During the Tokugawa Shogunate, Japan’s economic growth saw a boost and urbanization took place as well. That’s when the merchant class of people rose and the urban culture, called Ukiyo, soon crept into Japan.
This is when the Tokugawa Shogunate began to decline, marking the final years of the Tokugawa or Edo period and was called as the “Bakumatsu”, which meant “The final act of the Shogunate”, during 1853 to 1868, which lead to the Meiji Restoration in 1868, forming the ‘Empire of Japan’, under their Meiji Government.
The Empire of Japan Flag
This was the beginning of the Meiji Era in Japan, after the Tokugawa Shogunate was overthrown by the Imperial supporters and it restored the rule of the Imperialists in Japan under the 122nd Emperor of Japan, Meiji.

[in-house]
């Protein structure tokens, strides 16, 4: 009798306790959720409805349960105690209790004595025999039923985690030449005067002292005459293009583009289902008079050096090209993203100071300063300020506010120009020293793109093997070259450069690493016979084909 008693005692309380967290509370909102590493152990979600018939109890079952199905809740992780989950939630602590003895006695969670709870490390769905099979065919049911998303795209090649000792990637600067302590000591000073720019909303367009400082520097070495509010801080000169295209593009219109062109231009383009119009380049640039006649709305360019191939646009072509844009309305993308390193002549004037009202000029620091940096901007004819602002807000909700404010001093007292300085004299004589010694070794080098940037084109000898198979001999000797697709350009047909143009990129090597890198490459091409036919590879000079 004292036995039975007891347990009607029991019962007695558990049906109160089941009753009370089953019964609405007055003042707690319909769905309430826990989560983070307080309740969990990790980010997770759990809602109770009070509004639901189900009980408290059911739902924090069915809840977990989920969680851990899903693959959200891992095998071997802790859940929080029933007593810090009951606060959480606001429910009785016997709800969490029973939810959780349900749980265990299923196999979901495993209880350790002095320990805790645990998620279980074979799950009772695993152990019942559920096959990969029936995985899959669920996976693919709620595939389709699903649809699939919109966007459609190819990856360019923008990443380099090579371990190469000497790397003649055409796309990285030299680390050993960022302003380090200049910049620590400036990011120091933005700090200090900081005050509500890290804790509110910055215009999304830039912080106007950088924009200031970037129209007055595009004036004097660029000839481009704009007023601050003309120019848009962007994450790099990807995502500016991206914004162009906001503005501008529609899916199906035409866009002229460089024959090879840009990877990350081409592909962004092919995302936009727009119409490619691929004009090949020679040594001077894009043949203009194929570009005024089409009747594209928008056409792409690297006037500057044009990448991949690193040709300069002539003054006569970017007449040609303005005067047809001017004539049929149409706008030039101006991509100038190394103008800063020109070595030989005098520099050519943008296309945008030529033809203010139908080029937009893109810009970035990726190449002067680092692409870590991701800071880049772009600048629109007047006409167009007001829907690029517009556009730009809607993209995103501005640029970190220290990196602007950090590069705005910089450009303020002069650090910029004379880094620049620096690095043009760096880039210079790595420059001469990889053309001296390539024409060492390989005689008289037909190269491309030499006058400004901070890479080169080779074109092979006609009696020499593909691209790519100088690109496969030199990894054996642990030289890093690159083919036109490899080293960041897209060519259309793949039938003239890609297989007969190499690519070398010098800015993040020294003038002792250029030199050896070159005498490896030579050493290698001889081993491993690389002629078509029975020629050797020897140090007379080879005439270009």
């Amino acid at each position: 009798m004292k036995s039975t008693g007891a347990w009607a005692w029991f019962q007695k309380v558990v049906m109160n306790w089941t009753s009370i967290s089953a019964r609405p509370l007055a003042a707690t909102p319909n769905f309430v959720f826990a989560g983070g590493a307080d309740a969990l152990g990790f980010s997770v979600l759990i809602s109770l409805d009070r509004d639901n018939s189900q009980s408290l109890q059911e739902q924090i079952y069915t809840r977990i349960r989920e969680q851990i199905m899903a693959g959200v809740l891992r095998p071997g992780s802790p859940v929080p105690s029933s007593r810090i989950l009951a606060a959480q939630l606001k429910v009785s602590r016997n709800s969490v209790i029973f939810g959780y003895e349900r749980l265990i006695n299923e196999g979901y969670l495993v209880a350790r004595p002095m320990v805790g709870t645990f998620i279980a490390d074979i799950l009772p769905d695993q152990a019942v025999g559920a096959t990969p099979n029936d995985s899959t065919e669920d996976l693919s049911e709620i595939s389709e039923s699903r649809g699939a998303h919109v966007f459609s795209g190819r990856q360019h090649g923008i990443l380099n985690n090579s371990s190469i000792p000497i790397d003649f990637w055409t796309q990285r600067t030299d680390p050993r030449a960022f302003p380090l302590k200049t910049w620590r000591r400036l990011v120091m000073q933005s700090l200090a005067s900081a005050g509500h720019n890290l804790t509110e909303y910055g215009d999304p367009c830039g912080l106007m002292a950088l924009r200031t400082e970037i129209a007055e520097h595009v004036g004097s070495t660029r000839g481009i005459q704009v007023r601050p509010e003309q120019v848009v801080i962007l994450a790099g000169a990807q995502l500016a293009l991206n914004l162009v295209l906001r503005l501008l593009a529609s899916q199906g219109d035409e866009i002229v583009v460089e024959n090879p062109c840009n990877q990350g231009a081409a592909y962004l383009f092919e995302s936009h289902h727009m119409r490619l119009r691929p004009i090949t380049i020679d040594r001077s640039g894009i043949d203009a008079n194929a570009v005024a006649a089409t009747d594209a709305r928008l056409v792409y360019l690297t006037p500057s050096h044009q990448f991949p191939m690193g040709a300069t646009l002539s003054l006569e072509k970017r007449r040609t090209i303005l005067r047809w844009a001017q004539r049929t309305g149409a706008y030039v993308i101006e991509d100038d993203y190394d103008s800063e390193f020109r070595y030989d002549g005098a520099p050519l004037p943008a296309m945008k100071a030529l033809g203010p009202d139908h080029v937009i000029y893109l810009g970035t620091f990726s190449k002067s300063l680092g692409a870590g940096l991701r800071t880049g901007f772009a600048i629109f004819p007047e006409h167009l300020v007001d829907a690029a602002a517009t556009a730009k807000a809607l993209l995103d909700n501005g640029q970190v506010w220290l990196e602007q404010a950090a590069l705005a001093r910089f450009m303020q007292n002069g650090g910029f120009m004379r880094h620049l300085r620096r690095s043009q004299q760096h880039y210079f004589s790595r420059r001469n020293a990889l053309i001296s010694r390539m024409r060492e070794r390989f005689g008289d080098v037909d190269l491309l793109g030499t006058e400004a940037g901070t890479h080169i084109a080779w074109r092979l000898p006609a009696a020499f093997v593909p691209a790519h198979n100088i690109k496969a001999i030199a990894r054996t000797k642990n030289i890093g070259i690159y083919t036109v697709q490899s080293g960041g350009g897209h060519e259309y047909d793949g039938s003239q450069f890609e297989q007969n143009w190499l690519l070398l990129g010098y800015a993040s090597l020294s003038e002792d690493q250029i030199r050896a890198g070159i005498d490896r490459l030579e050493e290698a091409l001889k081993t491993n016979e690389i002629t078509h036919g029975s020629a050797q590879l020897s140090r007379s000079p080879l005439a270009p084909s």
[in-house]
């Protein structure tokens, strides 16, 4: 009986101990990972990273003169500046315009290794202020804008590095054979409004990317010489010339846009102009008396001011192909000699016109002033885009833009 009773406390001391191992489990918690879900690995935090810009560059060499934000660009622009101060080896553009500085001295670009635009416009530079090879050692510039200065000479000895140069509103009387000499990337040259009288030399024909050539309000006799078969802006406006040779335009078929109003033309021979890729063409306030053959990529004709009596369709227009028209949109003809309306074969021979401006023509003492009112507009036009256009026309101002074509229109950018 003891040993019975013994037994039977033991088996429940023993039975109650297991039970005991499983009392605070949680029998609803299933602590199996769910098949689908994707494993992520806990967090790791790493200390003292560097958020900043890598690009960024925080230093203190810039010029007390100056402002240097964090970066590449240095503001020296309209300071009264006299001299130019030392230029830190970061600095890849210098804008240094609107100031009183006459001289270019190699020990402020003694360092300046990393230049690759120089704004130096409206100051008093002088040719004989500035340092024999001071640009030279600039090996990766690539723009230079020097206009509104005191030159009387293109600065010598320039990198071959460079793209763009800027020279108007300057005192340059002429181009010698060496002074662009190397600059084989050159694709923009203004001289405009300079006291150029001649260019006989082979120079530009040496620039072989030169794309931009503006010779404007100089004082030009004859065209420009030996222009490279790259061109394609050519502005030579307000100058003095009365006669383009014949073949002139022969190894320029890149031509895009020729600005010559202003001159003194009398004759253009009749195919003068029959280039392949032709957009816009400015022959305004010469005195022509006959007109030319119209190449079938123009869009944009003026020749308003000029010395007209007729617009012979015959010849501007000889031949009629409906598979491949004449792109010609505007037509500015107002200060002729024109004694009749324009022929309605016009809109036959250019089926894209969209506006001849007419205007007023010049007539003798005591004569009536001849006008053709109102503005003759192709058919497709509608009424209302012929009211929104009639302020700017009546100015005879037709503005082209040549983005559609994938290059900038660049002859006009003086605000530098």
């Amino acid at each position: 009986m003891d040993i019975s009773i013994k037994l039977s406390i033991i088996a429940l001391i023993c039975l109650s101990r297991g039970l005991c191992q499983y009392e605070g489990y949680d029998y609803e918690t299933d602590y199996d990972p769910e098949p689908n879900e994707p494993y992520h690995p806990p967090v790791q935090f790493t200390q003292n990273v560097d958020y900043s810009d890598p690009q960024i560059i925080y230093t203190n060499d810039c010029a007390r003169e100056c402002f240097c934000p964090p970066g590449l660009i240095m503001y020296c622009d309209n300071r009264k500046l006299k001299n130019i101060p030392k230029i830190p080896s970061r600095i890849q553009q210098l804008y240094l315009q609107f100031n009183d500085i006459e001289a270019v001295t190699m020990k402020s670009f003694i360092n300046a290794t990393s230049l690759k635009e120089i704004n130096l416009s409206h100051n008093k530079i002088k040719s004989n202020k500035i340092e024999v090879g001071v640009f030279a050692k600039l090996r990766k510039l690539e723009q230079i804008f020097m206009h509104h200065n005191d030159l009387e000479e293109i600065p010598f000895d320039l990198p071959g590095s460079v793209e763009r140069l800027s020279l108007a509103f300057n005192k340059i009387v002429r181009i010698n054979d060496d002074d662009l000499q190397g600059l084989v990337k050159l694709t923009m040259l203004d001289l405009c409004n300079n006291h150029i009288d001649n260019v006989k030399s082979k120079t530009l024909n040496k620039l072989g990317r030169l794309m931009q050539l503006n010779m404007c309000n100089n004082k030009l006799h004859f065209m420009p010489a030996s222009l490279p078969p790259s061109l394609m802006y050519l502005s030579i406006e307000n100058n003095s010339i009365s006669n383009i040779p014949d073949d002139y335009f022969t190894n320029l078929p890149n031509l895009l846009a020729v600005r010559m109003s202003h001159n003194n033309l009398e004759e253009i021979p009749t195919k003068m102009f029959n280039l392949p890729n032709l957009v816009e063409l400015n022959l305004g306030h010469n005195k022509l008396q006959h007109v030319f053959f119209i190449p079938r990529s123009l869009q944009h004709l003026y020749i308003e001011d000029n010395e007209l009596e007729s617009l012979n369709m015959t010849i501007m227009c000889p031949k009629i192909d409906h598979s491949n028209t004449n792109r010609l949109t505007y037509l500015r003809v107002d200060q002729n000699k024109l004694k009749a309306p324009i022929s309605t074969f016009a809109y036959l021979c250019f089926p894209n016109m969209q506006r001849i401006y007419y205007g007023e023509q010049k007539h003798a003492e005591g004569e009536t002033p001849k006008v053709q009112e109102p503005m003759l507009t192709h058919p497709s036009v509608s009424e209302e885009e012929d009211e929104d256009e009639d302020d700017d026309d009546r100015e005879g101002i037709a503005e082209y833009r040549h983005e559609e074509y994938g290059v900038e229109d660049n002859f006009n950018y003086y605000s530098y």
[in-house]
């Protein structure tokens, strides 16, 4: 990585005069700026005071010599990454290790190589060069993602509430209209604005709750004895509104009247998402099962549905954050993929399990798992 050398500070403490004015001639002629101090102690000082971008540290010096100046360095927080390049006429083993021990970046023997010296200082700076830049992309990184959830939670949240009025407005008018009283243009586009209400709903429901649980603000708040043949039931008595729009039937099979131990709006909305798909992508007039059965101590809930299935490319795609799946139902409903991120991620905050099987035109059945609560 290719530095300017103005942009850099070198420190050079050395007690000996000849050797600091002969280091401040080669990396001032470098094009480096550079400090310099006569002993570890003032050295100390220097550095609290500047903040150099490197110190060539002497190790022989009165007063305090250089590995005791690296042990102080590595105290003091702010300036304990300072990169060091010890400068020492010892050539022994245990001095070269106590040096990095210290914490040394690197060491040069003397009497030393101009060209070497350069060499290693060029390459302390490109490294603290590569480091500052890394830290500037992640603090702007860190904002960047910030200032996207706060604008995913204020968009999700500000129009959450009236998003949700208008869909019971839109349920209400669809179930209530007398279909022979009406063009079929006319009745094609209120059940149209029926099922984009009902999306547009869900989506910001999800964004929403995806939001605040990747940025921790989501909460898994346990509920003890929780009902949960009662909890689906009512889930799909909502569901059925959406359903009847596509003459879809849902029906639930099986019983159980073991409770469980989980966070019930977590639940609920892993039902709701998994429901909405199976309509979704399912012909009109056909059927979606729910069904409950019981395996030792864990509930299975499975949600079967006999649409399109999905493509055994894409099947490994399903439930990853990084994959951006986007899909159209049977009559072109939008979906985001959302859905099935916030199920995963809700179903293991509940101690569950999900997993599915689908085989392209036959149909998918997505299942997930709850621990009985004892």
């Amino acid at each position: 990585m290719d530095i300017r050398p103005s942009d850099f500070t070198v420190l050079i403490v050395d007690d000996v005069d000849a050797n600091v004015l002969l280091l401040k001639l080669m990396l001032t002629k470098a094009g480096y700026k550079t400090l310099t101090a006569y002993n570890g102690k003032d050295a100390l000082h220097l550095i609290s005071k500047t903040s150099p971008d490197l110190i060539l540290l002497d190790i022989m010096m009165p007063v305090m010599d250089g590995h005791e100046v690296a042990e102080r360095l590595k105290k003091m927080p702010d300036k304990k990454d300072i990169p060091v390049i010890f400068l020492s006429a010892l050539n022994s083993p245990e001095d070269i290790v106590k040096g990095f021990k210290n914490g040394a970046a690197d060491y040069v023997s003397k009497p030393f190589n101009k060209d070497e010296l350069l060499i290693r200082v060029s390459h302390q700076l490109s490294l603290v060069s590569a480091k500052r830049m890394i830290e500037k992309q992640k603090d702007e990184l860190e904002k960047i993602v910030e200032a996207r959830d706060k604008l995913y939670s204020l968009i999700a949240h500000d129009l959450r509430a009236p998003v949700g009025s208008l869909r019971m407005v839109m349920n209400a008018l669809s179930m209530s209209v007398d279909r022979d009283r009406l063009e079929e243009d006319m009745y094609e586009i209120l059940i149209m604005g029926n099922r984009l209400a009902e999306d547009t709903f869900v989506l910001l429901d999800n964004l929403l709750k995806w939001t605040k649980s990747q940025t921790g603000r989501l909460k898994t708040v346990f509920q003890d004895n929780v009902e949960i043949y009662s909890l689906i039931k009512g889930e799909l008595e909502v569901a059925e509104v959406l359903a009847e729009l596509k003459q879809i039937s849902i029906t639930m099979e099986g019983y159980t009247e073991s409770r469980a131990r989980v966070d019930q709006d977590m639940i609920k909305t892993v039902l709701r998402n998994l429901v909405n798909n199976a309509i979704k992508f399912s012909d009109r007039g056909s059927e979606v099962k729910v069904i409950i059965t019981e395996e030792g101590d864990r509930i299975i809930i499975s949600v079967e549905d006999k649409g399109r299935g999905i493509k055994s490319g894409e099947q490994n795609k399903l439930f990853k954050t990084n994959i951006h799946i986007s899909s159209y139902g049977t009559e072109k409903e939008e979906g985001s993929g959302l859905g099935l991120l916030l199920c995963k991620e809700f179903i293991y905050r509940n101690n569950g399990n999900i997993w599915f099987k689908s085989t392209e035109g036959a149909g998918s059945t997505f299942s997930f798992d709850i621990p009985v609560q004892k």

The Meiji Restoration was a huge political event in Japan and came to be called as the “Renovation” or “Renewal” of Japan.
At this period of time, Japan saw revolutionary changes in its political and social structure. Japan began adopting ideas from the West and incorporated new production methods, bringing in further industrialization.
During this period of time, it was almost like Japan had two flags. Even though the flag of Japan during the Meiji Restoration period was a rectangular white flag with a reddish sun disc in the center, another flag began gaining popularity because it was a symbol of the Imperial Japanese Navy and Army. This flag was called as the ‘Rising Sun Ensign’.
The Rising Sun Flag
The Rising Sun Flag was the Naval and Army symbol of Japan during the Meiji Restoration period and the flag consisted of a design that had a while background with a red sun disc (centered towards the left of the flag), along with 16 red rays that emanate from the disc, symbolizing the sun.
The Allied Occupation Of Japan Flag